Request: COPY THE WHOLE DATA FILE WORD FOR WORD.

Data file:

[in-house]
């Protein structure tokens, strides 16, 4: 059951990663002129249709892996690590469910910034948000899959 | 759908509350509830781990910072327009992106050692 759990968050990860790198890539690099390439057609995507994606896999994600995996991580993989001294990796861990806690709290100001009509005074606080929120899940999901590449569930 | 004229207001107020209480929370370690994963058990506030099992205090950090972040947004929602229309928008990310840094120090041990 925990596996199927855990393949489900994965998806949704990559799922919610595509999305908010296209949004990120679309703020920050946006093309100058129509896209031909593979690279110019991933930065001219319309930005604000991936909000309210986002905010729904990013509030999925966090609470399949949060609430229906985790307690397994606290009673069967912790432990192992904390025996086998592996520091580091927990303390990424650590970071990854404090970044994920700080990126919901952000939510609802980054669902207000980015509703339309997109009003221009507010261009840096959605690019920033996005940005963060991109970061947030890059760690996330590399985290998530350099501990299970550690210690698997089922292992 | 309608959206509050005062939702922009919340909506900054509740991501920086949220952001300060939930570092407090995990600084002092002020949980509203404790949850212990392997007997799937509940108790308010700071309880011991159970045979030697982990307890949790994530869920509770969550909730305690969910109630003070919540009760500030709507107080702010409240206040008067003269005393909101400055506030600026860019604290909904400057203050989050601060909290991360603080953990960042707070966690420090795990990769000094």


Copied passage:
[in-house]
């Protein structure tokens, strides 16, 4: 059951990663002129249709892996690590469910910034948000899959 | 759908509350509830781990910072327009992106050692 759990968050990860790198890539690099390439057609995507994606896999994600995996991580993989001294990796861990806690709290100001009509005074606080929120899940999901590449569930 | 004229207001107020209480929370370690994963058990506030099992205090950090972040947004929602229309928008990310840094120090041990 925990596996199927855990393949489900994965998806949704990559799922919610595509999305908010296209949004990120679309703020920050946006093309100058129509896209031909593979690279110019991933930065001219319309930005604000991936909000309210986002905010729904990013509030999925966090609470399949949060609430229906985790307690397994606290009673069967912790432990192992904390025996086998592996520091580091927990303390990424650590970071990854404090970044994920700080990126919901952000939510609802980054669902207000980015509703339309997109009003221009507010261009840096959605690019920033996005940005963060991109970061947030890059760690996330590399985290998530350099501990299970550690210690698997089922292992 | 309608959206509050005062939702922009919340909506900054509740991501920086949220952001300060939930570092407090995990600084002092002020949980509203404790949850212990392997007997799937509940108790308010700071309880011991159970045979030697982990307890949790994530869920509770969550909730305690969910109630003070919540009760500030709507107080702010409240206040008067003269005393909101400055506030600026860019604290909904400057203050989050601060909290991360603080953990960042707070966690420090795990990769000094």